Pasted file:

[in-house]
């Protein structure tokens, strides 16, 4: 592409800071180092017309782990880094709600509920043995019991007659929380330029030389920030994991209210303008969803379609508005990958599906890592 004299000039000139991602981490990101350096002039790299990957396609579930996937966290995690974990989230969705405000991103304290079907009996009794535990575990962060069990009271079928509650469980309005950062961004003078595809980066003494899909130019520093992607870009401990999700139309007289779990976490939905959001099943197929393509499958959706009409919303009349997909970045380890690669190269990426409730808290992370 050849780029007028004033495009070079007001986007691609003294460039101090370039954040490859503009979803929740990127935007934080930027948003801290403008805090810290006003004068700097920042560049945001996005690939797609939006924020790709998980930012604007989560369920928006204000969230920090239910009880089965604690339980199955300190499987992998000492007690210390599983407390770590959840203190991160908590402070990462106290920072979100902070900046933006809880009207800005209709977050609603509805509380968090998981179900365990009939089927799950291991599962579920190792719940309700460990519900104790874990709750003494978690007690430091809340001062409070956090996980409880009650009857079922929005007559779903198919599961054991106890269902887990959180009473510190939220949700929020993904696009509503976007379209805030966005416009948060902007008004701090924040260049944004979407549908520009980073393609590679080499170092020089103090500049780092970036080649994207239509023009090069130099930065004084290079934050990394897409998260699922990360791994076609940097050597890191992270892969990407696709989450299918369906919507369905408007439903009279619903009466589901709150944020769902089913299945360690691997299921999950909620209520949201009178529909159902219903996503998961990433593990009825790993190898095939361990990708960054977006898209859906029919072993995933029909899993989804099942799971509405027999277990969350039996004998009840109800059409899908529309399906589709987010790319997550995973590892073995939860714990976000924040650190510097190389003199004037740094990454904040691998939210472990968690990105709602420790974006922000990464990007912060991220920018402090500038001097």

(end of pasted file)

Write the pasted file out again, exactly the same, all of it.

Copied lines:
[in-house]
């Protein structure tokens, strides 16, 4: 592409800071180092017309782990880094709600509920043995019991007659929380330029030389920030994991209210303008969803379609508005990958599906890592 004299000039000139991602981490990101350096002039790299990957396609579930996937966290995690974990989230969705405000991103304290079907009996009794535990575990962060069990009271079928509650469980309005950062961004003078595809980066003494899909130019520093992607870009401990999700139309007289779990976490939905959001099943197929393509499958959706009409919303009349997909970045380890690669190269990426409730808290992370 050849780029007028004033495009070079007001986007691609003294460039101090370039954040490859503009979803929740990127935007934080930027948003801290403008805090810290006003004068700097920042560049945001996005690939797609939006924020790709998980930012604007989560369920928006204000969230920090239910009880089965604690339980199955300190499987992998000492007690210390599983407390770590959840203190991160908590402070990462106290920072979100902070900046933006809880009207800005209709977050609603509805509380968090998981179900365990009939089927799950291991599962579920190792719940309700460990519900104790874990709750003494978690007690430091809340001062409070956090996980409880009650009857079922929005007559779903198919599961054991106890269902887990959180009473510190939220949700929020993904696009509503976007379209805030966005416009948060902007008004701090924040260049944004979407549908520009980073393609590679080499170092020089103090500049780092970036080649994207239509023009090069130099930065004084290079934050990394897409998260699922990360791994076609940097050597890191992270892969990407696709989450299918369906919507369905408007439903009279619903009466589901709150944020769902089913299945360690691997299921999950909620209520949201009178529909159902219903996503998961990433593990009825790993190898095939361990990708960054977006898209859906029919072993995933029909899993989804099942799971509405027999277990969350039996004998009840109800059409899908529309399906589709987010790319997550995973590892073995939860714990976000924040650190510097190389003199004037740094990454904040691998939210472990968690990105709602420790974006922000990464990007912060991220920018402090500038001097």